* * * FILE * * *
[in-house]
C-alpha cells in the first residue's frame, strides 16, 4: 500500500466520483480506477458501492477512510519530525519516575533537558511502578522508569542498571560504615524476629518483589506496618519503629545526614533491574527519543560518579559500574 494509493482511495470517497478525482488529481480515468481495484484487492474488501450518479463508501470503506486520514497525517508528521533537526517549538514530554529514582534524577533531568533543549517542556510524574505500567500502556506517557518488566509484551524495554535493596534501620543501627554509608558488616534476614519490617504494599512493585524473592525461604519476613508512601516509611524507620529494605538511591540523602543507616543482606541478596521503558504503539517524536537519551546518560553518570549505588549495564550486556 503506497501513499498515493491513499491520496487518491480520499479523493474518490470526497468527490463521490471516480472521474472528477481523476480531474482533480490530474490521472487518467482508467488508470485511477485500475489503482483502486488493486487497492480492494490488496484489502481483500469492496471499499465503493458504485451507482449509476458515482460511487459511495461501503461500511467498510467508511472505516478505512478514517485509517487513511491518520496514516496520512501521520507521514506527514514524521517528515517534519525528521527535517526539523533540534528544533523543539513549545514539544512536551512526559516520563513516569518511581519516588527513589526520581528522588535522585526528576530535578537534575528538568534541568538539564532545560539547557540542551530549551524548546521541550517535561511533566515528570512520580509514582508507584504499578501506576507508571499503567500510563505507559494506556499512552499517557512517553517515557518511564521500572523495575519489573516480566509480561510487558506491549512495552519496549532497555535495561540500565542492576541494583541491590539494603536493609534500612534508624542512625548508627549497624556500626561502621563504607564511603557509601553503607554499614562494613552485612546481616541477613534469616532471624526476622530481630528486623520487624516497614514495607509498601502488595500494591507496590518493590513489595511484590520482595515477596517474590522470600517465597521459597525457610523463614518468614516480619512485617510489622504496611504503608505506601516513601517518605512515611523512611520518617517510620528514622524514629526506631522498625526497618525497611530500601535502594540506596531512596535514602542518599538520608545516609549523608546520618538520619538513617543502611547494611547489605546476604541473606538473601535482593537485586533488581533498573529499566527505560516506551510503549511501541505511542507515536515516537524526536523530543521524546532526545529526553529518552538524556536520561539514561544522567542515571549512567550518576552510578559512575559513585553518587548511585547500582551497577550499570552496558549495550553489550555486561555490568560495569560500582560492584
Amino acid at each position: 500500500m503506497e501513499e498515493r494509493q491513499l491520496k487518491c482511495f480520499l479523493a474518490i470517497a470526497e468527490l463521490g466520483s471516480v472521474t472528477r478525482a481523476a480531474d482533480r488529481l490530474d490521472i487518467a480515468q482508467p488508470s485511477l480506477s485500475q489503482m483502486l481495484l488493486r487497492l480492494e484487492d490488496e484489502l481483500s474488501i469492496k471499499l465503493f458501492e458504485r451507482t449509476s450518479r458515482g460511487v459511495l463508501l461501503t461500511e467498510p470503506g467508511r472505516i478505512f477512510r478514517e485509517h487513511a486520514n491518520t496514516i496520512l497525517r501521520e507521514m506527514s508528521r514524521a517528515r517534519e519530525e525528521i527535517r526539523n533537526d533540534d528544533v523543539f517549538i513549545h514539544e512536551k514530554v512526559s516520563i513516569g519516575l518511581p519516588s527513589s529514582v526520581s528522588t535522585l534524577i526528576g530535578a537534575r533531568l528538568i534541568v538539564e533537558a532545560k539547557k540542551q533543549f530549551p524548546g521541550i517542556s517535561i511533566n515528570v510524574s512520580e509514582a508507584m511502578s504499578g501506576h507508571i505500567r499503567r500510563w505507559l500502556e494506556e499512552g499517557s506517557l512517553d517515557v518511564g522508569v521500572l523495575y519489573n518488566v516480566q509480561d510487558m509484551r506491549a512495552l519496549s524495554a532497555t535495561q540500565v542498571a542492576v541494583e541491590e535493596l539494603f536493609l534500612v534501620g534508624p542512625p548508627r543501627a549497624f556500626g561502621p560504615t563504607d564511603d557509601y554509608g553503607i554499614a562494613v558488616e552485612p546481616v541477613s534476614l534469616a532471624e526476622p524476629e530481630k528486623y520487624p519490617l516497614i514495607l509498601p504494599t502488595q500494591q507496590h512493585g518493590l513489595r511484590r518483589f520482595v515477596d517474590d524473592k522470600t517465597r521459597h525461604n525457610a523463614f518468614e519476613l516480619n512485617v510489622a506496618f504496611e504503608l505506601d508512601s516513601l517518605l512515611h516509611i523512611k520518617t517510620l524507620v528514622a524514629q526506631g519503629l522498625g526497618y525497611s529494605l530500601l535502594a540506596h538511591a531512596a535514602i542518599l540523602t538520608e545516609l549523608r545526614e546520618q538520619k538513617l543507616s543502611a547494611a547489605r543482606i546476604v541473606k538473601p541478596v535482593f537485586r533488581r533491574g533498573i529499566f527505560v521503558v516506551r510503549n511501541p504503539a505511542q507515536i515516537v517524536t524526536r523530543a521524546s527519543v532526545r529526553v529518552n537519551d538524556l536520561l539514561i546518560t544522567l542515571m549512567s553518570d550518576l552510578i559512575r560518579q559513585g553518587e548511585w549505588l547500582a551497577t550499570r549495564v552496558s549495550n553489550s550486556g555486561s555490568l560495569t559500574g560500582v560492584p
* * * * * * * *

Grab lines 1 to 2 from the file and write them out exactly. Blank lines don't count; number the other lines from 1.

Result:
[in-house]
C-alpha cells in the first residue's frame, strides 16, 4: 500500500466520483480506477458501492477512510519530525519516575533537558511502578522508569542498571560504615524476629518483589506496618519503629545526614533491574527519543560518579559500574 494509493482511495470517497478525482488529481480515468481495484484487492474488501450518479463508501470503506486520514497525517508528521533537526517549538514530554529514582534524577533531568533543549517542556510524574505500567500502556506517557518488566509484551524495554535493596534501620543501627554509608558488616534476614519490617504494599512493585524473592525461604519476613508512601516509611524507620529494605538511591540523602543507616543482606541478596521503558504503539517524536537519551546518560553518570549505588549495564550486556 503506497501513499498515493491513499491520496487518491480520499479523493474518490470526497468527490463521490471516480472521474472528477481523476480531474482533480490530474490521472487518467482508467488508470485511477485500475489503482483502486488493486487497492480492494490488496484489502481483500469492496471499499465503493458504485451507482449509476458515482460511487459511495461501503461500511467498510467508511472505516478505512478514517485509517487513511491518520496514516496520512501521520507521514506527514514524521517528515517534519525528521527535517526539523533540534528544533523543539513549545514539544512536551512526559516520563513516569518511581519516588527513589526520581528522588535522585526528576530535578537534575528538568534541568538539564532545560539547557540542551530549551524548546521541550517535561511533566515528570512520580509514582508507584504499578501506576507508571499503567500510563505507559494506556499512552499517557512517553517515557518511564521500572523495575519489573516480566509480561510487558506491549512495552519496549532497555535495561540500565542492576541494583541491590539494603536493609534500612534508624542512625548508627549497624556500626561502621563504607564511603557509601553503607554499614562494613552485612546481616541477613534469616532471624526476622530481630528486623520487624516497614514495607509498601502488595500494591507496590518493590513489595511484590520482595515477596517474590522470600517465597521459597525457610523463614518468614516480619512485617510489622504496611504503608505506601516513601517518605512515611523512611520518617517510620528514622524514629526506631522498625526497618525497611530500601535502594540506596531512596535514602542518599538520608545516609549523608546520618538520619538513617543502611547494611547489605546476604541473606538473601535482593537485586533488581533498573529499566527505560516506551510503549511501541505511542507515536515516537524526536523530543521524546532526545529526553529518552538524556536520561539514561544522567542515571549512567550518576552510578559512575559513585553518587548511585547500582551497577550499570552496558549495550553489550555486561555490568560495569560500582560492584